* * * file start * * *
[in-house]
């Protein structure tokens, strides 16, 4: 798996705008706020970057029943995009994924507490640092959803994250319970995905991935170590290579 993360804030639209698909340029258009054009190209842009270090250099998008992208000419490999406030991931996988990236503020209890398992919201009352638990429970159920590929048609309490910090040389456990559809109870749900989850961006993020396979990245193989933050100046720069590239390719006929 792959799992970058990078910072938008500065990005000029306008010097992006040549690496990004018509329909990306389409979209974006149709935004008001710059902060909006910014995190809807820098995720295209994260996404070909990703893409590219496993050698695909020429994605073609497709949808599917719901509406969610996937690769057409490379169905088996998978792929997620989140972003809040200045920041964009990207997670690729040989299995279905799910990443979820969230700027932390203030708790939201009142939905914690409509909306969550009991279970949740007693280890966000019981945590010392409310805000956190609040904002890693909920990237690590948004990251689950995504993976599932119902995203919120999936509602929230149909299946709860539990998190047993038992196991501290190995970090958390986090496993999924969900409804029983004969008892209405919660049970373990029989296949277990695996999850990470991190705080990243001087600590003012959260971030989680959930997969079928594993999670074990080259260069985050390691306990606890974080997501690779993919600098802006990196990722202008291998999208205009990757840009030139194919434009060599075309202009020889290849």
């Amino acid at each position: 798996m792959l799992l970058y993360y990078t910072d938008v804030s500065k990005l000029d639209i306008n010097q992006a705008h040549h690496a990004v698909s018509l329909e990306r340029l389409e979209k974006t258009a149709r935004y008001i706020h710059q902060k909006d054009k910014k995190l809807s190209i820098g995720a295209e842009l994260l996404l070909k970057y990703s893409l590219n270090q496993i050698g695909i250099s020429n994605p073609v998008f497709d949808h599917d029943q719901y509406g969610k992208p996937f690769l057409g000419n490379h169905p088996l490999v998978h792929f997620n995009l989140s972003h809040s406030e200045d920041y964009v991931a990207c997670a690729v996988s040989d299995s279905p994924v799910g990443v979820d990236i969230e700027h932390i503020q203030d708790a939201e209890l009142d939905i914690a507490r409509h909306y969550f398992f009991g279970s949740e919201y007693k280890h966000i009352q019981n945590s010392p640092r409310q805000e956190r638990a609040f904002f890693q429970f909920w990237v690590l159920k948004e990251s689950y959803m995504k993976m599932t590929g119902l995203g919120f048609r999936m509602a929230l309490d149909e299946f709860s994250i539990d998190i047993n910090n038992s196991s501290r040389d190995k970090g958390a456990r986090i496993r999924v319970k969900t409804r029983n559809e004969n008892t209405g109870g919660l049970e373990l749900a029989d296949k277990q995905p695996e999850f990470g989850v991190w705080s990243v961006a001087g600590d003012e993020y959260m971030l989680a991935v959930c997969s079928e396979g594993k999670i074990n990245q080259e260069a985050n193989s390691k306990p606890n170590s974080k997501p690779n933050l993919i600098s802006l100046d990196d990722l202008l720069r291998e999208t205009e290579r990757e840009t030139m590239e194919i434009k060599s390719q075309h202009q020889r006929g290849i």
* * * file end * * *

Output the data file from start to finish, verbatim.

[in-house]
């Protein structure tokens, strides 16, 4: 798996705008706020970057029943995009994924507490640092959803994250319970995905991935170590290579 993360804030639209698909340029258009054009190209842009270090250099998008992208000419490999406030991931996988990236503020209890398992919201009352638990429970159920590929048609309490910090040389456990559809109870749900989850961006993020396979990245193989933050100046720069590239390719006929 792959799992970058990078910072938008500065990005000029306008010097992006040549690496990004018509329909990306389409979209974006149709935004008001710059902060909006910014995190809807820098995720295209994260996404070909990703893409590219496993050698695909020429994605073609497709949808599917719901509406969610996937690769057409490379169905088996998978792929997620989140972003809040200045920041964009990207997670690729040989299995279905799910990443979820969230700027932390203030708790939201009142939905914690409509909306969550009991279970949740007693280890966000019981945590010392409310805000956190609040904002890693909920990237690590948004990251689950995504993976599932119902995203919120999936509602929230149909299946709860539990998190047993038992196991501290190995970090958390986090496993999924969900409804029983004969008892209405919660049970373990029989296949277990695996999850990470991190705080990243001087600590003012959260971030989680959930997969079928594993999670074990080259260069985050390691306990606890974080997501690779993919600098802006990196990722202008291998999208205009990757840009030139194919434009060599075309202009020889290849």
């Amino acid at each position: 798996m792959l799992l970058y993360y990078t910072d938008v804030s500065k990005l000029d639209i306008n010097q992006a705008h040549h690496a990004v698909s018509l329909e990306r340029l389409e979209k974006t258009a149709r935004y008001i706020h710059q902060k909006d054009k910014k995190l809807s190209i820098g995720a295209e842009l994260l996404l070909k970057y990703s893409l590219n270090q496993i050698g695909i250099s020429n994605p073609v998008f497709d949808h599917d029943q719901y509406g969610k992208p996937f690769l057409g000419n490379h169905p088996l490999v998978h792929f997620n995009l989140s972003h809040s406030e200045d920041y964009v991931a990207c997670a690729v996988s040989d299995s279905p994924v799910g990443v979820d990236i969230e700027h932390i503020q203030d708790a939201e209890l009142d939905i914690a507490r409509h909306y969550f398992f009991g279970s949740e919201y007693k280890h966000i009352q019981n945590s010392p640092r409310q805000e956190r638990a609040f904002f890693q429970f909920w990237v690590l159920k948004e990251s689950y959803m995504k993976m599932t590929g119902l995203g919120f048609r999936m509602a929230l309490d149909e299946f709860s994250i539990d998190i047993n910090n038992s196991s501290r040389d190995k970090g958390a456990r986090i496993r999924v319970k969900t409804r029983n559809e004969n008892t209405g109870g919660l049970e373990l749900a029989d296949k277990q995905p695996e999850f990470g989850v991190w705080s990243v961006a001087g600590d003012e993020y959260m971030l989680a991935v959930c997969s079928e396979g594993k999670i074990n990245q080259e260069a985050n193989s390691k306990p606890n170590s974080k997501p690779n933050l993919i600098s802006l100046d990196d990722l202008l720069r291998e999208t205009e290579r990757e840009t030139m590239e194919i434009k060599s390719q075309h202009q020889r006929g290849i």